A recent Channel 4 Dispatches documentary Politicians for Hire trawled twelve well-known names with fake offers of lucrative consultancy work for a very rich Chinese businessman and two respected Commons elders Sir Malcolm Rifkind (Conservative) and Jack Straw (Labour) took the bait and came across on film as anxious to leverage their political experience and contacts for personal gain.
As a result of the revelations Rifkind’s political career has come to a sudden halt and he joins Geoff Hoon and Stephen “I’m like a cab for hire” Byers, both caught in the last Channel 4 sting five years ago, on the wall of the political Hall of Shame. Along with Straw who commented five years ago that Hoon and Byers had generated much anger and incredulity in the House of Commons for their stupidity in “being suckered into a stew like this”, or perhaps put another way, being caught. Now however it’s our Jack’s turn to drive the nails in the coffin having told his fake potential client “I have managed to keep out of any kind of scandal all my political career” He then went on to show how he earned a £60,000 a year fee from a commodity broker by getting laws changed in the Ukraine and the EU in their commercial favour, and saying that “the best way of dealing with these things is under the radar”.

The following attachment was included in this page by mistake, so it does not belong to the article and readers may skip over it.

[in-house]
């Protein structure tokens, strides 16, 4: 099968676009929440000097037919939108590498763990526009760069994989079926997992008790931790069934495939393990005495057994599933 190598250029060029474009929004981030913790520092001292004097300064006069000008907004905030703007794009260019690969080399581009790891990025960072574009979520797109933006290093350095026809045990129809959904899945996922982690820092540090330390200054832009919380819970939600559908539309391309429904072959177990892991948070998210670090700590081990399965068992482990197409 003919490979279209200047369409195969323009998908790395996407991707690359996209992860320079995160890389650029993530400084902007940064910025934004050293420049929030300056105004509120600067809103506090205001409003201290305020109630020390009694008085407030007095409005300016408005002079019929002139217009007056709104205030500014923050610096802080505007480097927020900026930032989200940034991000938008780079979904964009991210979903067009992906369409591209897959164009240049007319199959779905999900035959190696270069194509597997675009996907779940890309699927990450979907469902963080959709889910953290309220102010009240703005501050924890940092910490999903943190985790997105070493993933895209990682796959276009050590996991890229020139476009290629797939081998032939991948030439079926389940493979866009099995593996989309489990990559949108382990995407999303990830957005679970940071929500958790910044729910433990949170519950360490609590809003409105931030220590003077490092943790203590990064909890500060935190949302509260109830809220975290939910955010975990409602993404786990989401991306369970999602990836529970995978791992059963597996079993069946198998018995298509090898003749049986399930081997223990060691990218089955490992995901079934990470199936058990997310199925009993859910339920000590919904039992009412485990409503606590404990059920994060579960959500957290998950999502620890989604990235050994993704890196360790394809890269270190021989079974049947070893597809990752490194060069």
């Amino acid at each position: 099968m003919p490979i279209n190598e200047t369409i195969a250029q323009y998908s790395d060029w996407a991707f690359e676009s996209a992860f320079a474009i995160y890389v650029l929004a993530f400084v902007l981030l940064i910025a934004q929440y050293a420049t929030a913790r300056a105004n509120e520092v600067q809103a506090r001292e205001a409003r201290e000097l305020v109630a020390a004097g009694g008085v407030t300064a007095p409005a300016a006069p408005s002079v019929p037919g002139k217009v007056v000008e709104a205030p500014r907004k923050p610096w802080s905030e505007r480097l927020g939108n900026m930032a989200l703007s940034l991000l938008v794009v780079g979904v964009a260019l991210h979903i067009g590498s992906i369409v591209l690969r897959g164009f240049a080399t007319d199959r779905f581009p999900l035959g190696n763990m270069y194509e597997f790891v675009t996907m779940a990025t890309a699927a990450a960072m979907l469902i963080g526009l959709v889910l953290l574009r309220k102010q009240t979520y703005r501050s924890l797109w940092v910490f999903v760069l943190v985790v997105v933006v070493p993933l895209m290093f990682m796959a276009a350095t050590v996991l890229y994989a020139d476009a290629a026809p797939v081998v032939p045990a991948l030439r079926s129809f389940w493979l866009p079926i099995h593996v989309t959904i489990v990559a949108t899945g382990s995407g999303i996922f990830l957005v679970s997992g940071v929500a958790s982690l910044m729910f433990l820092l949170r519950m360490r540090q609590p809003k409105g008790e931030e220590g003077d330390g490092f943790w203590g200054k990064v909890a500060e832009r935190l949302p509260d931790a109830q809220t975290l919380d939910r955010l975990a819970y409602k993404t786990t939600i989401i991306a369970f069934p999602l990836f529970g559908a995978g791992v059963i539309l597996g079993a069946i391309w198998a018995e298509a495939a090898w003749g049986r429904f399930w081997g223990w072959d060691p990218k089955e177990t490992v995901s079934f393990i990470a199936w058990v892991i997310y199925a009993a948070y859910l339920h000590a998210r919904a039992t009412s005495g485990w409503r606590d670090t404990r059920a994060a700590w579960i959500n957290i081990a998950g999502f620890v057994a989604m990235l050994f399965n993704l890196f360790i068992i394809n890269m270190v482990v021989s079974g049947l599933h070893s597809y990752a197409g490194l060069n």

Strew, who has been tipped for a place in the House of Lords, also did his potential future colleagues no favours by claiming, erroneously, that the rules on advocacy by MPs on behalf of companies that are paying them are “very strict” in the House of Commons and that this was not the case in the House of Lords where the rules are “different, and plenty of people have commercial interests there”. On this basis, said Straw, he would be able to “help more” his new Chines paymaster if he was elevated to the House of Lords.
Worrying or what?